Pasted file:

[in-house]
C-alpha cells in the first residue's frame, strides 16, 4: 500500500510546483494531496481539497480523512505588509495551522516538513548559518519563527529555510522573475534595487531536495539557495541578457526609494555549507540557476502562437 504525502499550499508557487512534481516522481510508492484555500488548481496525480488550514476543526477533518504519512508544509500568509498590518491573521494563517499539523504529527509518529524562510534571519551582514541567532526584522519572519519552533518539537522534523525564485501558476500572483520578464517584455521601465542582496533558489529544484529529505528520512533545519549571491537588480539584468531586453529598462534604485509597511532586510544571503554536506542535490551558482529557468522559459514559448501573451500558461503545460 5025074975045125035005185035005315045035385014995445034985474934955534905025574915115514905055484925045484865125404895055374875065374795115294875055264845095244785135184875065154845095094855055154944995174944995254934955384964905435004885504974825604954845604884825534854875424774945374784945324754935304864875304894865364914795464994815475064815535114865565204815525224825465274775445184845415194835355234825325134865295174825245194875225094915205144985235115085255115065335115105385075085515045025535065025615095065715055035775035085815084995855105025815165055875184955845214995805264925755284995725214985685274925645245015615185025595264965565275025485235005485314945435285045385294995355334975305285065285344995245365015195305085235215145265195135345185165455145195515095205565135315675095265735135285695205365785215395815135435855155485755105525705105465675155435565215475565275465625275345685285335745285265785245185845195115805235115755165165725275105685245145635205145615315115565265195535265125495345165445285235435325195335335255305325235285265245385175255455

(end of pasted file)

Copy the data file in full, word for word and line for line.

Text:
[in-house]
C-alpha cells in the first residue's frame, strides 16, 4: 500500500510546483494531496481539497480523512505588509495551522516538513548559518519563527529555510522573475534595487531536495539557495541578457526609494555549507540557476502562437 504525502499550499508557487512534481516522481510508492484555500488548481496525480488550514476543526477533518504519512508544509500568509498590518491573521494563517499539523504529527509518529524562510534571519551582514541567532526584522519572519519552533518539537522534523525564485501558476500572483520578464517584455521601465542582496533558489529544484529529505528520512533545519549571491537588480539584468531586453529598462534604485509597511532586510544571503554536506542535490551558482529557468522559459514559448501573451500558461503545460 5025074975045125035005185035005315045035385014995445034985474934955534905025574915115514905055484925045484865125404895055374875065374795115294875055264845095244785135184875065154845095094855055154944995174944995254934955384964905435004885504974825604954845604884825534854875424774945374784945324754935304864875304894865364914795464994815475064815535114865565204815525224825465274775445184845415194835355234825325134865295174825245194875225094915205144985235115085255115065335115105385075085515045025535065025615095065715055035775035085815084995855105025815165055875184955845214995805264925755284995725214985685274925645245015615185025595264965565275025485235005485314945435285045385294995355334975305285065285344995245365015195305085235215145265195135345185165455145195515095205565135315675095265735135285695205365785215395815135435855155485755105525705105465675155435565215475565275465625275345685285335745285265785245185845195115805235115755165165725275105685245145635205145615315115565265195535265125495345165445285235435325195335335255305325235285265245385175255455